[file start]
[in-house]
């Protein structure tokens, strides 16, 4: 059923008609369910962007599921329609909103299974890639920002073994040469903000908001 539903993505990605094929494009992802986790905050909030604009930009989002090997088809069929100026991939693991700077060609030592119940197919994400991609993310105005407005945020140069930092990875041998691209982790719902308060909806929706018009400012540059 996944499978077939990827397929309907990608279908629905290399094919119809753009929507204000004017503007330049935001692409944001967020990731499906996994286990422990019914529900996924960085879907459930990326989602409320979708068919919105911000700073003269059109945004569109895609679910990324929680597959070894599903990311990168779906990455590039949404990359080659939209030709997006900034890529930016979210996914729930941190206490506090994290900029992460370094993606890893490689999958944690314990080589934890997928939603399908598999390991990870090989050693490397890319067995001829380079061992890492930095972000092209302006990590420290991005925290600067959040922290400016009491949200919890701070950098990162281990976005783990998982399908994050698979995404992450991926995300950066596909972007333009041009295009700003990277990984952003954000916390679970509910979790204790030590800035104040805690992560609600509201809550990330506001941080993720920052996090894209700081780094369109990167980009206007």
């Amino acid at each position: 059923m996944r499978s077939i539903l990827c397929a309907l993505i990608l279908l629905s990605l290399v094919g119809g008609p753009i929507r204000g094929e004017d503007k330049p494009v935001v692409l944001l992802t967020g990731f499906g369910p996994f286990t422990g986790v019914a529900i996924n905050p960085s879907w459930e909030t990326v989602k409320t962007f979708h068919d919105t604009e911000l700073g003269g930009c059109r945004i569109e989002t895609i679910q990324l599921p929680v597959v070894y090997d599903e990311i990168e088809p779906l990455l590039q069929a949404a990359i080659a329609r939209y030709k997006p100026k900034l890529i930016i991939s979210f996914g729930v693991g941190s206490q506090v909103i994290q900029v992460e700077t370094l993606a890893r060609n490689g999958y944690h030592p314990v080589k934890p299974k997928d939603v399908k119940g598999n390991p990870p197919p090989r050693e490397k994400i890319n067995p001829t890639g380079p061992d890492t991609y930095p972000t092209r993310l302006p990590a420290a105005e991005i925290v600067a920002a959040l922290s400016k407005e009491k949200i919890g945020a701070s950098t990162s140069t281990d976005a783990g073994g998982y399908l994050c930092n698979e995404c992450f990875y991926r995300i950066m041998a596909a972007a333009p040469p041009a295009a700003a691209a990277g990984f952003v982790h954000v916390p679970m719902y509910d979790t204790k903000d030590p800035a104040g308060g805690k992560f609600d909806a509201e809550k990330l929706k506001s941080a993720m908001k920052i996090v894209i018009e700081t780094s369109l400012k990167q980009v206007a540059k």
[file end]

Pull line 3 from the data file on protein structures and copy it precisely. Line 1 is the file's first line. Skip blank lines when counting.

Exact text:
């Amino acid at each position: 059923m996944r499978s077939i539903l990827c397929a309907l993505i990608l279908l629905s990605l290399v094919g119809g008609p753009i929507r204000g094929e004017d503007k330049p494009v935001v692409l944001l992802t967020g990731f499906g369910p996994f286990t422990g986790v019914a529900i996924n905050p960085s879907w459930e909030t990326v989602k409320t962007f979708h068919d919105t604009e911000l700073g003269g930009c059109r945004i569109e989002t895609i679910q990324l599921p929680v597959v070894y090997d599903e990311i990168e088809p779906l990455l590039q069929a949404a990359i080659a329609r939209y030709k997006p100026k900034l890529i930016i991939s979210f996914g729930v693991g941190s206490q506090v909103i994290q900029v992460e700077t370094l993606a890893r060609n490689g999958y944690h030592p314990v080589k934890p299974k997928d939603v399908k119940g598999n390991p990870p197919p090989r050693e490397k994400i890319n067995p001829t890639g380079p061992d890492t991609y930095p972000t092209r993310l302006p990590a420290a105005e991005i925290v600067a920002a959040l922290s400016k407005e009491k949200i919890g945020a701070s950098t990162s140069t281990d976005a783990g073994g998982y399908l994050c930092n698979e995404c992450f990875y991926r995300i950066m041998a596909a972007a333009p040469p041009a295009a700003a691209a990277g990984f952003v982790h954000v916390p679970m719902y509910d979790t204790k903000d030590p800035a104040g308060g805690k992560f609600d909806a509201e809550k990330l929706k506001s941080a993720m908001k920052i996090v894209i018009e700081t780094s369109l400012k990167q980009v206007a540059k």